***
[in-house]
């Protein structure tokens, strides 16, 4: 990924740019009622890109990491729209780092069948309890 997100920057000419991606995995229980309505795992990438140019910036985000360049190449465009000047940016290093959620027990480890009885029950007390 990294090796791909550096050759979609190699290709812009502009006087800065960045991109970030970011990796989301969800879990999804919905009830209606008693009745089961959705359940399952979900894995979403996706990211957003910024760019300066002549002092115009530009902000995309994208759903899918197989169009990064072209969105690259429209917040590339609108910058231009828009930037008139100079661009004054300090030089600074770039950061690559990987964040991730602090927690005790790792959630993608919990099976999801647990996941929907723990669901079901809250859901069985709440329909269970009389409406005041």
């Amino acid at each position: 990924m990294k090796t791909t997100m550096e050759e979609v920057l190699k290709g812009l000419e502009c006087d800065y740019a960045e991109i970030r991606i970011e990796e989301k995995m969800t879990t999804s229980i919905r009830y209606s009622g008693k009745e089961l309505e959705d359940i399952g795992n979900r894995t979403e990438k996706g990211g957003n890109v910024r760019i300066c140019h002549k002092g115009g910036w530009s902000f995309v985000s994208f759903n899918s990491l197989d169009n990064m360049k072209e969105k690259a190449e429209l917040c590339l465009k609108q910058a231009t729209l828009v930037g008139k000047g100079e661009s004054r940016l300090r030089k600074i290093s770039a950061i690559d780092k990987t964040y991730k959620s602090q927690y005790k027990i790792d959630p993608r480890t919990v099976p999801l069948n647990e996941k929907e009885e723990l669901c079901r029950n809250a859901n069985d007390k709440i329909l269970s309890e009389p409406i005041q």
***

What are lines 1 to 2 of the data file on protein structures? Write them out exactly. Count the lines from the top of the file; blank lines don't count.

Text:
[in-house]
């Protein structure tokens, strides 16, 4: 990924740019009622890109990491729209780092069948309890 997100920057000419991606995995229980309505795992990438140019910036985000360049190449465009000047940016290093959620027990480890009885029950007390 990294090796791909550096050759979609190699290709812009502009006087800065960045991109970030970011990796989301969800879990999804919905009830209606008693009745089961959705359940399952979900894995979403996706990211957003910024760019300066002549002092115009530009902000995309994208759903899918197989169009990064072209969105690259429209917040590339609108910058231009828009930037008139100079661009004054300090030089600074770039950061690559990987964040991730602090927690005790790792959630993608919990099976999801647990996941929907723990669901079901809250859901069985709440329909269970009389409406005041």